Swedish novelist Mari Jungsted has chosen a deceptively tranquil setting for her tale of murder: a remote and picturesque island called Faro, which hosts an annual festival celebrating the work of film director Ingmar Bergman, and a nearby nature reserve famous for its unique flora and birdlife.
But in thrillers, isolation, steep coastal cliffs and wild seas are a recipe for tragedy.
Drawn to this location is a group of Swedish friends who live next to each other in the same neighbourhood and are so close that they holiday together every year.
We are introduced to them in a somewhat piecemeal style early in the book, learning that tightly wound perfectionist Andrea Dahlberg is eager for time away with her busy film-maker husband Sam, while Stina Ek (wife of the much older Hakan) is about to make some sort of fundamental change in her life from which there is no going back. The third couple, Johan and Beata, are drawn in less detail, but that doesn’t mean they don’t have their own baggage.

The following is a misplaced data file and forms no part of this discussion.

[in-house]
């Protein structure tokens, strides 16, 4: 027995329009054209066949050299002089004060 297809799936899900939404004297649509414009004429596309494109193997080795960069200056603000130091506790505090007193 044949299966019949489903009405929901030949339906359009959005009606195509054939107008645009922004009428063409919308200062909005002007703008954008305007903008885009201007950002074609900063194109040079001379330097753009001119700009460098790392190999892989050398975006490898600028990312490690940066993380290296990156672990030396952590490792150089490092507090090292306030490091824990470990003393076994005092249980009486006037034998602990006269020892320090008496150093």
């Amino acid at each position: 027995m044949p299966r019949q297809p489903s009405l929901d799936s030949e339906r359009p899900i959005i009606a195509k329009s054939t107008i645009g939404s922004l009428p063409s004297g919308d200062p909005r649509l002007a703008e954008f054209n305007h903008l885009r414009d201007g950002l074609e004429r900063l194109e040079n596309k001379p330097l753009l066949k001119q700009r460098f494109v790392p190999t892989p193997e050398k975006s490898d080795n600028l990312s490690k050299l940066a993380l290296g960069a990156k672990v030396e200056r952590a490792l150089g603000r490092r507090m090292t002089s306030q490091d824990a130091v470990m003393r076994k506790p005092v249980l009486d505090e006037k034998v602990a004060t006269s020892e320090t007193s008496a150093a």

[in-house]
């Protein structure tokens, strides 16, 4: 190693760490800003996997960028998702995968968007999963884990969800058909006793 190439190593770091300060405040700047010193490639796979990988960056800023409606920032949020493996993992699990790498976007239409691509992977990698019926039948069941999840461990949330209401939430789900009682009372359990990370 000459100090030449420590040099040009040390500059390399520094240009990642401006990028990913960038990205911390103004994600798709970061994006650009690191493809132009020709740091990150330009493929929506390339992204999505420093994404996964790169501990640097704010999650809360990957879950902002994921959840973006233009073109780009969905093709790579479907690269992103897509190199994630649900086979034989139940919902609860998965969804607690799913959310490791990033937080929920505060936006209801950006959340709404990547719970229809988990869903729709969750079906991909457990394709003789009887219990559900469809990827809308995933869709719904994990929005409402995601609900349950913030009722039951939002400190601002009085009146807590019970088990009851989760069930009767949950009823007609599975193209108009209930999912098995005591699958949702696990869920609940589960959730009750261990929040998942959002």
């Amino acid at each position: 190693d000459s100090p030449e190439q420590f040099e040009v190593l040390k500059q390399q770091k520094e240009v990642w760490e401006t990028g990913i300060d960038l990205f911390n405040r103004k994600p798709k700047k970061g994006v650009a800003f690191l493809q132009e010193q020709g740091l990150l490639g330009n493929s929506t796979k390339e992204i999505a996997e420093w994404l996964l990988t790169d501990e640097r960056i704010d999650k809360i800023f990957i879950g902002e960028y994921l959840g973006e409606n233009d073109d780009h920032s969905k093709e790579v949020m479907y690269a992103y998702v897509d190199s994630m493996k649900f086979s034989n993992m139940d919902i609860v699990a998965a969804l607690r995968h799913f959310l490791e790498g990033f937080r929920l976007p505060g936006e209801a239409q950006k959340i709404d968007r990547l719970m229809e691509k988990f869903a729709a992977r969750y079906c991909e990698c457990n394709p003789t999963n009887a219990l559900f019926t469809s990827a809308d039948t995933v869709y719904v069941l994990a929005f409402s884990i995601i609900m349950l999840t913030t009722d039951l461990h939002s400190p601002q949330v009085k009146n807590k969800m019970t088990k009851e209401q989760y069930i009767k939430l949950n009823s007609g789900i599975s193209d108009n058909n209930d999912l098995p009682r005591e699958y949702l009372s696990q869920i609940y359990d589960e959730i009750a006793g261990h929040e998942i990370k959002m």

It feels like this tightknit group of friends, most aged around their early 40s, are too close; that there is some sort of dark secret or threat underlying the pleasant veneer. This feeling can be partly attributed to the opening chapter, which sees two unnamed individuals engaged in an explicit encounter in a dark forest, and is enhanced when we discover a strange man is covertly observing one of the group members on Faro.
Then someone goes missing, and a series of calamities sees the quiet islands turned into a crime scene.
This is Jungstedt’s seventh novel featuring Detective Superintendent Anders Knutas and journalist Johan Berg, although The Double Silence focuses more on Knutas’s offsider, Inspector Karin Jacobsson, who is also preoccupied with her own personal quest.
Did someone follow the friends to the island, or was the threat among them all the time? That is the puzzle she must solve.
The island setting gives an atmospheric backdrop to the unfolding mystery, while the author’s talent for characterisation lends credibility to the narrative. Jungstedt rarely resorts to graphic violence or shock tactics to captivate her readers, instead maintaining pace through a steadily building air of tension and the gradual unveiling of secrets and lies.
As the publisher’s note says: “closest friends don’t share everything…”
The Double Silence is an excellent example of Nordic noir that will send you scampering to the bookshop to seek out more Mari Jungstedt novels.
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